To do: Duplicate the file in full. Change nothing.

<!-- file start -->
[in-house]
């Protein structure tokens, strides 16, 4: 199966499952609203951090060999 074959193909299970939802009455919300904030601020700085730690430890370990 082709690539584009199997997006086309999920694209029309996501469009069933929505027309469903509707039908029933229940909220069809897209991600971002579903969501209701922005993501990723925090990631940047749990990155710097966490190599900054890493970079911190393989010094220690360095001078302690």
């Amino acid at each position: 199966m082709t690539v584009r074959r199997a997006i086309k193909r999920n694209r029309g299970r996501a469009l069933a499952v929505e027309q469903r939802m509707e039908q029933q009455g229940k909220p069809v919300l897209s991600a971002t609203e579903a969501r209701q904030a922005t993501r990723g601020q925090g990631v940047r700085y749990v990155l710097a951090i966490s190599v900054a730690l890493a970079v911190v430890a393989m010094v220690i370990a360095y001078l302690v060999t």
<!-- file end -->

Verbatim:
[in-house]
């Protein structure tokens, strides 16, 4: 199966499952609203951090060999 074959193909299970939802009455919300904030601020700085730690430890370990 082709690539584009199997997006086309999920694209029309996501469009069933929505027309469903509707039908029933229940909220069809897209991600971002579903969501209701922005993501990723925090990631940047749990990155710097966490190599900054890493970079911190393989010094220690360095001078302690």
């Amino acid at each position: 199966m082709t690539v584009r074959r199997a997006i086309k193909r999920n694209r029309g299970r996501a469009l069933a499952v929505e027309q469903r939802m509707e039908q029933q009455g229940k909220p069809v919300l897209s991600a971002t609203e579903a969501r209701q904030a922005t993501r990723g601020q925090g990631v940047r700085y749990v990155l710097a951090i966490s190599v900054a730690l890493a970079v911190v430890a393989m010094v220690i370990a360095y001078l302690v060999t």